Norms do… Picasso
Continuing with the Spanish theme of my current blogs written from the great European peninsula itself, I have decided to focus on one Spaniard who has frequently influenced my own work as an Artist, and countless artists over the last 100 years: Pablo Picasso. The great artist, whose works boast the first, second and third place in the world records for the most expensive art works ever sold, was born very close to where I am currently staying, in Malaga. His works are sometimes divisive, but most universally admired. A few critics bemoan the childlike expression of much of his latter work, but as I have often found, it is in fact much more difficult to paint naively when, like Picasso, it is a natural instinct to paint well. What appear to be haphazard brush strokes are probably the result of many hours or even days of contemplation. The underlying balance which enables us to view a Picasso painting as a satisfied viewer may well have taken an enormous amount of preparation to achieve. In any case, Picasso is not just about eyes found where ears should be, and ears painted somewhere around the sitter’s feet. He was in fact tremendously vital to art history. He took art to new boundaries. He was a key proponent in cubism, and in abstract. He brought us a new, emotionally raw way of portraying lovers, family and other people in his life, opening the doors to the likes of Francis Bacon and his infamously savage, blurred and disfiguring portraits . Moreover, the breadth and variety of Picasso’s career provides us with a significant account of twentieth century history, not least his stunning and deeply poignant portrayal of the Spanish Civil War in Guernica, which continues to stir emotions today as perhaps the boldest declaration against war ever painted.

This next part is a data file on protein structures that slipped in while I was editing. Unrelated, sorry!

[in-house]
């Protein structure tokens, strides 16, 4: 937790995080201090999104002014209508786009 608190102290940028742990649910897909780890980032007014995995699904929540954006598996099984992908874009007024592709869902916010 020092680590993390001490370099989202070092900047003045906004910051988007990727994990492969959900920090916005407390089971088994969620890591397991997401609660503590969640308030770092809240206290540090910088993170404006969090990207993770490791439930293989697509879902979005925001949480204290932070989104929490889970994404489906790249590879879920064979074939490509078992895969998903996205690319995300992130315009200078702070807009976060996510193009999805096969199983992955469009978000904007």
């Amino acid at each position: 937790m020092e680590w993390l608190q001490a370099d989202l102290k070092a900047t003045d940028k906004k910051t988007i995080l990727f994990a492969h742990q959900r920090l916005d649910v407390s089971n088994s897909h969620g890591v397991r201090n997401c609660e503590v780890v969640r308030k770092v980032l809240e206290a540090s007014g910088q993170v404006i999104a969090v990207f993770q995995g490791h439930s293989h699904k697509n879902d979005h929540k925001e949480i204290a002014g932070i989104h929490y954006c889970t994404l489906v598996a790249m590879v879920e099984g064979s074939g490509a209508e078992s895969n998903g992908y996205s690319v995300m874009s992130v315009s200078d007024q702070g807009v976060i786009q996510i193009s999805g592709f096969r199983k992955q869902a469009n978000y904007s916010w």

For my Norm sketch, I have concentrated on cubism, a genre which Picasso mastered around the beginning of his career, alongside the likes of Georges Braque and Juan Gris.
Like many of his paintings, my cubic sketch includes every day Spanish objects – a guitar (which in itself is somewhat reflective of the curved shape of the Norm), a newspaper (The Daily Norm, naturally) and a pipe.
I also enclose Segunda Guernica, my own homage to Picasso’s masterpiece painted in 2004 in response to the Madrid terror attacks. For me, the attacks which left Spain on its knees, destroying the lives of close to 200 innocent victims, was the modern Guernica: a senseless attack on human lives, just like the bombings of the basque town of Guernika by German bombers 67 years before. You can read my essay comparing the two events here.